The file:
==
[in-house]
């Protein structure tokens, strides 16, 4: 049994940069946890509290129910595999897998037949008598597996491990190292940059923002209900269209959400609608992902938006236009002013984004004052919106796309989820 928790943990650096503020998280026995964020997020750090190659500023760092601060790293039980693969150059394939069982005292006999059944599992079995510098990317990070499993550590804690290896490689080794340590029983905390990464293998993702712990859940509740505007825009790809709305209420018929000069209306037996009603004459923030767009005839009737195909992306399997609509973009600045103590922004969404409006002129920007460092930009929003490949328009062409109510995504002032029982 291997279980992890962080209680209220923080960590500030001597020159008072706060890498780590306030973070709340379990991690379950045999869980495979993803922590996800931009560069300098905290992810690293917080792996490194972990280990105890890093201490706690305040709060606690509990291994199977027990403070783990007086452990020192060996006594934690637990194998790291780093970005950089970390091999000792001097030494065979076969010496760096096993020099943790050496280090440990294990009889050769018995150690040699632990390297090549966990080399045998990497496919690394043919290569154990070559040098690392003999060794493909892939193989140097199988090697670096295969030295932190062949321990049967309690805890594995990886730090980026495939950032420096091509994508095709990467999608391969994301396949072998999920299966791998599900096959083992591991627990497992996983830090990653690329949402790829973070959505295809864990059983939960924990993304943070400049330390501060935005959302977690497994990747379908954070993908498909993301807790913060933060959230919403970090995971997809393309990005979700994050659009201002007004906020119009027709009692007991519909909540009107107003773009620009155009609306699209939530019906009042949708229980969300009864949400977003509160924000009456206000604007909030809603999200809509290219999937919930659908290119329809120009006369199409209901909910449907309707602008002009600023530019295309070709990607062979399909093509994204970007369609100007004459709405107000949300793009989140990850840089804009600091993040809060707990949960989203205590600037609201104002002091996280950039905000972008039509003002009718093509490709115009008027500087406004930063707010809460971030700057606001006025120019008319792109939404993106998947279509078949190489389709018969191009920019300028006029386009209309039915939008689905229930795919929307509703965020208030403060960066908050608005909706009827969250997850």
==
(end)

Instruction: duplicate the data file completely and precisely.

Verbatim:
[in-house]
């Protein structure tokens, strides 16, 4: 049994940069946890509290129910595999897998037949008598597996491990190292940059923002209900269209959400609608992902938006236009002013984004004052919106796309989820 928790943990650096503020998280026995964020997020750090190659500023760092601060790293039980693969150059394939069982005292006999059944599992079995510098990317990070499993550590804690290896490689080794340590029983905390990464293998993702712990859940509740505007825009790809709305209420018929000069209306037996009603004459923030767009005839009737195909992306399997609509973009600045103590922004969404409006002129920007460092930009929003490949328009062409109510995504002032029982 291997279980992890962080209680209220923080960590500030001597020159008072706060890498780590306030973070709340379990991690379950045999869980495979993803922590996800931009560069300098905290992810690293917080792996490194972990280990105890890093201490706690305040709060606690509990291994199977027990403070783990007086452990020192060996006594934690637990194998790291780093970005950089970390091999000792001097030494065979076969010496760096096993020099943790050496280090440990294990009889050769018995150690040699632990390297090549966990080399045998990497496919690394043919290569154990070559040098690392003999060794493909892939193989140097199988090697670096295969030295932190062949321990049967309690805890594995990886730090980026495939950032420096091509994508095709990467999608391969994301396949072998999920299966791998599900096959083992591991627990497992996983830090990653690329949402790829973070959505295809864990059983939960924990993304943070400049330390501060935005959302977690497994990747379908954070993908498909993301807790913060933060959230919403970090995971997809393309990005979700994050659009201002007004906020119009027709009692007991519909909540009107107003773009620009155009609306699209939530019906009042949708229980969300009864949400977003509160924000009456206000604007909030809603999200809509290219999937919930659908290119329809120009006369199409209901909910449907309707602008002009600023530019295309070709990607062979399909093509994204970007369609100007004459709405107000949300793009989140990850840089804009600091993040809060707990949960989203205590600037609201104002002091996280950039905000972008039509003002009718093509490709115009008027500087406004930063707010809460971030700057606001006025120019008319792109939404993106998947279509078949190489389709018969191009920019300028006029386009209309039915939008689905229930795919929307509703965020208030403060960066908050608005909706009827969250997850």